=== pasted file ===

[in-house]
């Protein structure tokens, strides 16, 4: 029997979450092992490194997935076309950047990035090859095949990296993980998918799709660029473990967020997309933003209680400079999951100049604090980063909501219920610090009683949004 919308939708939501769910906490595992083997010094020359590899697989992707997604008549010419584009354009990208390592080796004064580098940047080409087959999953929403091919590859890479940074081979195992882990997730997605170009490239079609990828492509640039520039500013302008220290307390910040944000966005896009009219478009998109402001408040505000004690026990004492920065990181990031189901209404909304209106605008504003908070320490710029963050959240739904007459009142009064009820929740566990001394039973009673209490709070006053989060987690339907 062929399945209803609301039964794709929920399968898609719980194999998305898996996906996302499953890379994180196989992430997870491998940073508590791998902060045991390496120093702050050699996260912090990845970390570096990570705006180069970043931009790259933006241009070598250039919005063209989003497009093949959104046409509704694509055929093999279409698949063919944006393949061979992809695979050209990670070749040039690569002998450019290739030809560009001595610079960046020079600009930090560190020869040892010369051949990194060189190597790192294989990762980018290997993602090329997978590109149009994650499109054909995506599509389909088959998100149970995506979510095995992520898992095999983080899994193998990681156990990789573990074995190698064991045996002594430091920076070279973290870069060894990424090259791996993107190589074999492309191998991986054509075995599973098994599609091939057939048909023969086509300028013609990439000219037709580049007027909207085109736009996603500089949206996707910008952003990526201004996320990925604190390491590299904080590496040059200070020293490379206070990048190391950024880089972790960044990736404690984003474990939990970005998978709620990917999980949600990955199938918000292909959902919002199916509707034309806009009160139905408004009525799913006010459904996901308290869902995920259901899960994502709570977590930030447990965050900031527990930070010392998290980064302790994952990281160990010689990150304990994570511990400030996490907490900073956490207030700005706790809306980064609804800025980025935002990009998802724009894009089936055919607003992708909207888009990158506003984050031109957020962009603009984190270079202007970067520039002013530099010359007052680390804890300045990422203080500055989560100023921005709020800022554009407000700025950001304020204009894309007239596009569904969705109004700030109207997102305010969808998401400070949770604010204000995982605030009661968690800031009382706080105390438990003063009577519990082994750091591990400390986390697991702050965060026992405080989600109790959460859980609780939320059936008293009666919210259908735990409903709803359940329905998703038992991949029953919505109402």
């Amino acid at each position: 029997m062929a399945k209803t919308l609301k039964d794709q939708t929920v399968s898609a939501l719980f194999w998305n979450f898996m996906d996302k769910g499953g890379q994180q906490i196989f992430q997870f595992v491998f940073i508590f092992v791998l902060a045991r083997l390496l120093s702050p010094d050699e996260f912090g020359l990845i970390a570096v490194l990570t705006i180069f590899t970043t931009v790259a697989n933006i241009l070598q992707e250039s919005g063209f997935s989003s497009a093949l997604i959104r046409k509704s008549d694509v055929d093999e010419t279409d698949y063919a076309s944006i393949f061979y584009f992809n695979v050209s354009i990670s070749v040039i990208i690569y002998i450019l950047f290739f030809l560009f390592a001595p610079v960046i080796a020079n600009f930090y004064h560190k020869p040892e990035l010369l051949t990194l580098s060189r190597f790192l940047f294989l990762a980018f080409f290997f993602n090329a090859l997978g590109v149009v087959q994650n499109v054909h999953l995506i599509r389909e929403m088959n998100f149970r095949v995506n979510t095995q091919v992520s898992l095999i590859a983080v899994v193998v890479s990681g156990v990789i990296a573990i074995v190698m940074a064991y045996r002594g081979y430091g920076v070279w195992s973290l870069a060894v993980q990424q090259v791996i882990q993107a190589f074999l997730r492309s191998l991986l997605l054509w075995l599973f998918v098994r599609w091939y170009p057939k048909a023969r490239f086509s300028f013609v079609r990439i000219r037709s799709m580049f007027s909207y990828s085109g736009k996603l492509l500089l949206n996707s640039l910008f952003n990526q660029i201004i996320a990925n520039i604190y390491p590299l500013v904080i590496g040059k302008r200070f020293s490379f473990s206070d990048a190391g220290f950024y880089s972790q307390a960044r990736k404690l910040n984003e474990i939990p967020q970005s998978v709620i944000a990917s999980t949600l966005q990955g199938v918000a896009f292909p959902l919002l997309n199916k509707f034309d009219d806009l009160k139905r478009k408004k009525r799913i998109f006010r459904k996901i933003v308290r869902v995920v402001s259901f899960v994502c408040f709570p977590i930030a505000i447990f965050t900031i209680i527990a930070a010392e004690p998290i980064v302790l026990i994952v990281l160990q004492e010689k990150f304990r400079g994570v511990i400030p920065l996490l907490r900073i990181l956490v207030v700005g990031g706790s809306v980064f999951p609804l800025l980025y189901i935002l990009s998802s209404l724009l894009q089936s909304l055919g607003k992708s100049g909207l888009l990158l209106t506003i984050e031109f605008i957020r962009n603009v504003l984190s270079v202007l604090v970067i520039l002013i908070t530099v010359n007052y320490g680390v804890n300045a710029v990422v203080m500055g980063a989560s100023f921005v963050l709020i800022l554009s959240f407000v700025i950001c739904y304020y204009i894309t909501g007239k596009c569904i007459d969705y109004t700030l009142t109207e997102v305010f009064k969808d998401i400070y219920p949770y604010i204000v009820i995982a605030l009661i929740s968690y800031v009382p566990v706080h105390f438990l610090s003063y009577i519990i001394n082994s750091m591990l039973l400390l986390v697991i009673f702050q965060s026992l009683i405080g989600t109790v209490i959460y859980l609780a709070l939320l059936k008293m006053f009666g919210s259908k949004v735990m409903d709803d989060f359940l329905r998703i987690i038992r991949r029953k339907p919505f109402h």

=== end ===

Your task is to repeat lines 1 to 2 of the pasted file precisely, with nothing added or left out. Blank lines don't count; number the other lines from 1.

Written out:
[in-house]
């Protein structure tokens, strides 16, 4: 029997979450092992490194997935076309950047990035090859095949990296993980998918799709660029473990967020997309933003209680400079999951100049604090980063909501219920610090009683949004 919308939708939501769910906490595992083997010094020359590899697989992707997604008549010419584009354009990208390592080796004064580098940047080409087959999953929403091919590859890479940074081979195992882990997730997605170009490239079609990828492509640039520039500013302008220290307390910040944000966005896009009219478009998109402001408040505000004690026990004492920065990181990031189901209404909304209106605008504003908070320490710029963050959240739904007459009142009064009820929740566990001394039973009673209490709070006053989060987690339907 062929399945209803609301039964794709929920399968898609719980194999998305898996996906996302499953890379994180196989992430997870491998940073508590791998902060045991390496120093702050050699996260912090990845970390570096990570705006180069970043931009790259933006241009070598250039919005063209989003497009093949959104046409509704694509055929093999279409698949063919944006393949061979992809695979050209990670070749040039690569002998450019290739030809560009001595610079960046020079600009930090560190020869040892010369051949990194060189190597790192294989990762980018290997993602090329997978590109149009994650499109054909995506599509389909088959998100149970995506979510095995992520898992095999983080899994193998990681156990990789573990074995190698064991045996002594430091920076070279973290870069060894990424090259791996993107190589074999492309191998991986054509075995599973098994599609091939057939048909023969086509300028013609990439000219037709580049007027909207085109736009996603500089949206996707910008952003990526201004996320990925604190390491590299904080590496040059200070020293490379206070990048190391950024880089972790960044990736404690984003474990939990970005998978709620990917999980949600990955199938918000292909959902919002199916509707034309806009009160139905408004009525799913006010459904996901308290869902995920259901899960994502709570977590930030447990965050900031527990930070010392998290980064302790994952990281160990010689990150304990994570511990400030996490907490900073956490207030700005706790809306980064609804800025980025935002990009998802724009894009089936055919607003992708909207888009990158506003984050031109957020962009603009984190270079202007970067520039002013530099010359007052680390804890300045990422203080500055989560100023921005709020800022554009407000700025950001304020204009894309007239596009569904969705109004700030109207997102305010969808998401400070949770604010204000995982605030009661968690800031009382706080105390438990003063009577519990082994750091591990400390986390697991702050965060026992405080989600109790959460859980609780939320059936008293009666919210259908735990409903709803359940329905998703038992991949029953919505109402």